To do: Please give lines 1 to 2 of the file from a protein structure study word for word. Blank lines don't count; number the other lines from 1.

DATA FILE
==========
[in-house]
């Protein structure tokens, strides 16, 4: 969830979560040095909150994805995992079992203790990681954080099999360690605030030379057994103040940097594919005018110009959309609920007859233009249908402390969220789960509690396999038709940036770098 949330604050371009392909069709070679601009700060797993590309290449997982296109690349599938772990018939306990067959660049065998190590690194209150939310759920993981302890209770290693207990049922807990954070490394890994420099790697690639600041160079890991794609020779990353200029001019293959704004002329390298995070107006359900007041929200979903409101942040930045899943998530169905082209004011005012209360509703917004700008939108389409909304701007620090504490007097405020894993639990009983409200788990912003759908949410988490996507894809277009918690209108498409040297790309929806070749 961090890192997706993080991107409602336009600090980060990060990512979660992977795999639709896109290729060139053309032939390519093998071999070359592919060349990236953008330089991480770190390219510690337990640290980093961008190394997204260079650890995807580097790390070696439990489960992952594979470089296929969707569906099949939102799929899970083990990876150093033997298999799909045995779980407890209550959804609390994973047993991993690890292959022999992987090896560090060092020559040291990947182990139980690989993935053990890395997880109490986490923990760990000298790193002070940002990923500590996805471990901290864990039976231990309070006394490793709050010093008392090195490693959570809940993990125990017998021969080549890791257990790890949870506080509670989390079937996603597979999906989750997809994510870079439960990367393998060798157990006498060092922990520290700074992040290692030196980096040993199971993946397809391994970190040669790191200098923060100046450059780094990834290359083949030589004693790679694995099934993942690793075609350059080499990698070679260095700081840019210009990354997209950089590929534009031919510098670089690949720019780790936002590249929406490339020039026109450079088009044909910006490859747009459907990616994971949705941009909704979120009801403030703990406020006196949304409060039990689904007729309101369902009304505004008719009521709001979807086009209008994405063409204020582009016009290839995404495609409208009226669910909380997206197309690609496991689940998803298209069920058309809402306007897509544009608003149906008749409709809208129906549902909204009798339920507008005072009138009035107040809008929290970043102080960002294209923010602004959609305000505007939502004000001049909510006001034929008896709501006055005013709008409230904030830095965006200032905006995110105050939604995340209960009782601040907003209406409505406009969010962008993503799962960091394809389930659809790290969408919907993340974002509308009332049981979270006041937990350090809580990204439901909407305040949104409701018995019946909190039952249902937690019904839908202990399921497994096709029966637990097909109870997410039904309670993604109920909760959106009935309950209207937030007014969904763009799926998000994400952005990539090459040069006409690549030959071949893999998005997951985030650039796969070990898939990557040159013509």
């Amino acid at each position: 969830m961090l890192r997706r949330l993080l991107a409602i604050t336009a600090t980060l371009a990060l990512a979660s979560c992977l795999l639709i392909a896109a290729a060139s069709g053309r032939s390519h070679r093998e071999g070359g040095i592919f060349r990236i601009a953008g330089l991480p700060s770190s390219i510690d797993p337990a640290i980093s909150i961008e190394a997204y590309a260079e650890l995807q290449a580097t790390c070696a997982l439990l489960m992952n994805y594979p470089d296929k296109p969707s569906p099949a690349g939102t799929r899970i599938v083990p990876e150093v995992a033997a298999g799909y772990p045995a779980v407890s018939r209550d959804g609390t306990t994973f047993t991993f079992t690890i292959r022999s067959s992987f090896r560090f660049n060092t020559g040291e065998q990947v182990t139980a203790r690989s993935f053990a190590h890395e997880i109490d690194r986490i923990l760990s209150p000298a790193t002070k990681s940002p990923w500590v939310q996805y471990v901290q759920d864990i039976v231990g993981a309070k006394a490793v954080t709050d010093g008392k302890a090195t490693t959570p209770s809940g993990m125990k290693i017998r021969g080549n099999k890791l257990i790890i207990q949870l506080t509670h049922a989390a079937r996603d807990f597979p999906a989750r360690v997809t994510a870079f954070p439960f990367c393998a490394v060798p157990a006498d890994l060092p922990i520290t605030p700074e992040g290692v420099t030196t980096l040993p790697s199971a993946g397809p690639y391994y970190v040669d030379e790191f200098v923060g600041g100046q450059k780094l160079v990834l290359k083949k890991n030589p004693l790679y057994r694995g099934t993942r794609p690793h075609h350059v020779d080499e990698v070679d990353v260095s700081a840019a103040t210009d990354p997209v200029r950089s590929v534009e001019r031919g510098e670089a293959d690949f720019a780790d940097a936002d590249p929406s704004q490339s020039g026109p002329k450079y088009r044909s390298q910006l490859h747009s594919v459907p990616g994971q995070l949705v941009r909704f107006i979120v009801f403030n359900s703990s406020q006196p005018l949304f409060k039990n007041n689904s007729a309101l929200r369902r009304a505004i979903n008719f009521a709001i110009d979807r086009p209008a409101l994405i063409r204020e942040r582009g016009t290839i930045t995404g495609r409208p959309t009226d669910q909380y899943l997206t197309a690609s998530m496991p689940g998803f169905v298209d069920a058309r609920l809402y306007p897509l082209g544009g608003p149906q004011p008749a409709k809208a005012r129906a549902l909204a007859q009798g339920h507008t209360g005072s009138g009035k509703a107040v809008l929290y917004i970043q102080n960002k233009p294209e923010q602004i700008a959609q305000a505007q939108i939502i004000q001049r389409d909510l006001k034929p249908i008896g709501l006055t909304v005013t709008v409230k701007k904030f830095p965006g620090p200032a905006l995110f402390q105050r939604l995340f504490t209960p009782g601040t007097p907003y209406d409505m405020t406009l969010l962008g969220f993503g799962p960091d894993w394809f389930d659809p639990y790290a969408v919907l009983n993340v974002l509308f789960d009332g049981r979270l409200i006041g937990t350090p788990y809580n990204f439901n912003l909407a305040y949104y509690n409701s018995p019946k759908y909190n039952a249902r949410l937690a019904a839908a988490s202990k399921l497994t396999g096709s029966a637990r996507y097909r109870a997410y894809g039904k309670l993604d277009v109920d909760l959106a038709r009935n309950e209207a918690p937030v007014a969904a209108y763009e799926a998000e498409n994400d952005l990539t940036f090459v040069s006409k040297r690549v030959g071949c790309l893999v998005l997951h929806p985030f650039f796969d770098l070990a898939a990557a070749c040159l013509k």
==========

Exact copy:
[in-house]
């Protein structure tokens, strides 16, 4: 969830979560040095909150994805995992079992203790990681954080099999360690605030030379057994103040940097594919005018110009959309609920007859233009249908402390969220789960509690396999038709940036770098 949330604050371009392909069709070679601009700060797993590309290449997982296109690349599938772990018939306990067959660049065998190590690194209150939310759920993981302890209770290693207990049922807990954070490394890994420099790697690639600041160079890991794609020779990353200029001019293959704004002329390298995070107006359900007041929200979903409101942040930045899943998530169905082209004011005012209360509703917004700008939108389409909304701007620090504490007097405020894993639990009983409200788990912003759908949410988490996507894809277009918690209108498409040297790309929806070749 961090890192997706993080991107409602336009600090980060990060990512979660992977795999639709896109290729060139053309032939390519093998071999070359592919060349990236953008330089991480770190390219510690337990640290980093961008190394997204260079650890995807580097790390070696439990489960992952594979470089296929969707569906099949939102799929899970083990990876150093033997298999799909045995779980407890209550959804609390994973047993991993690890292959022999992987090896560090060092020559040291990947182990139980690989993935053990890395997880109490986490923990760990000298790193002070940002990923500590996805471990901290864990039976231990309070006394490793709050010093008392090195490693959570809940993990125990017998021969080549890791257990790890949870506080509670989390079937996603597979999906989750997809994510870079439960990367393998060798157990006498060092922990520290700074992040290692030196980096040993199971993946397809391994970190040669790191200098923060100046450059780094990834290359083949030589004693790679694995099934993942690793075609350059080499990698070679260095700081840019210009990354997209950089590929534009031919510098670089690949720019780790936002590249929406490339020039026109450079088009044909910006490859747009459907990616994971949705941009909704979120009801403030703990406020006196949304409060039990689904007729309101369902009304505004008719009521709001979807086009209008994405063409204020582009016009290839995404495609409208009226669910909380997206197309690609496991689940998803298209069920058309809402306007897509544009608003149906008749409709809208129906549902909204009798339920507008005072009138009035107040809008929290970043102080960002294209923010602004959609305000505007939502004000001049909510006001034929008896709501006055005013709008409230904030830095965006200032905006995110105050939604995340209960009782601040907003209406409505406009969010962008993503799962960091394809389930659809790290969408919907993340974002509308009332049981979270006041937990350090809580990204439901909407305040949104409701018995019946909190039952249902937690019904839908202990399921497994096709029966637990097909109870997410039904309670993604109920909760959106009935309950209207937030007014969904763009799926998000994400952005990539090459040069006409690549030959071949893999998005997951985030650039796969070990898939990557040159013509």